2. Anonymous says:

    How bizarre and typical Cayman-the crime doesn’t matter, but oh boy the person who did it could never be Caymanian….you are all mad and xenophobic with little idea of how it works in the real world. Go work for Trump, he needs more idiots like you. He will take your cheap labour before throwing you out.

  3. Just Sayin' says:

    Sure looks Eastern European on the picture provided above.

  4. Anonymous says:

    Could it be that at the time of the story the nationality was not determined? Perhaps the person is an expat with Caymanian status or a Caymanian but that was not all determined at the time of the arrest? Please – I dont care the nationality because there are thieves and criminals in ALL nationalities and Cayman is no exception so regardless, I am just interested in knowing that the thief was arrested and at some point his name so that if I hear it again I would know to avoid him. Grow up people!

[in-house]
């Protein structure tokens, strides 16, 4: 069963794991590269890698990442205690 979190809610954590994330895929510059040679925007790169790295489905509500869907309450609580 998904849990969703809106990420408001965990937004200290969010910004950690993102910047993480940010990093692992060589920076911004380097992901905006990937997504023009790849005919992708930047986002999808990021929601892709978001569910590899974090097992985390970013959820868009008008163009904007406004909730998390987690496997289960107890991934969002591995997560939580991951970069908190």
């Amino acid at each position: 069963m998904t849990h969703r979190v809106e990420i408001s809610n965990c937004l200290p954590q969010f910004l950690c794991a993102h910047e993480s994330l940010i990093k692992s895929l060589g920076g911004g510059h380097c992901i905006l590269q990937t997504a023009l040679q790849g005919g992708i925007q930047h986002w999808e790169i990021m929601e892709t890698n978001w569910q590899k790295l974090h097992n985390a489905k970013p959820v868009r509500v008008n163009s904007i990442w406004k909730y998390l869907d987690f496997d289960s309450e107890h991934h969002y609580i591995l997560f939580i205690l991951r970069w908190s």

• Anonymous says:

      Do you agree that foreign criminals engaged in serious crimes should be deported? Do you agree that if bad people are allowed to enter and remain here, that is in part a failure of our border controls? Do you agree that unless the immigration position of offenders is queried, none of the protections built into our laws can be applied?

    • SSM345 says:

      You have to be charged with a crime before they can name you in public.

  5. stormwatcherci says: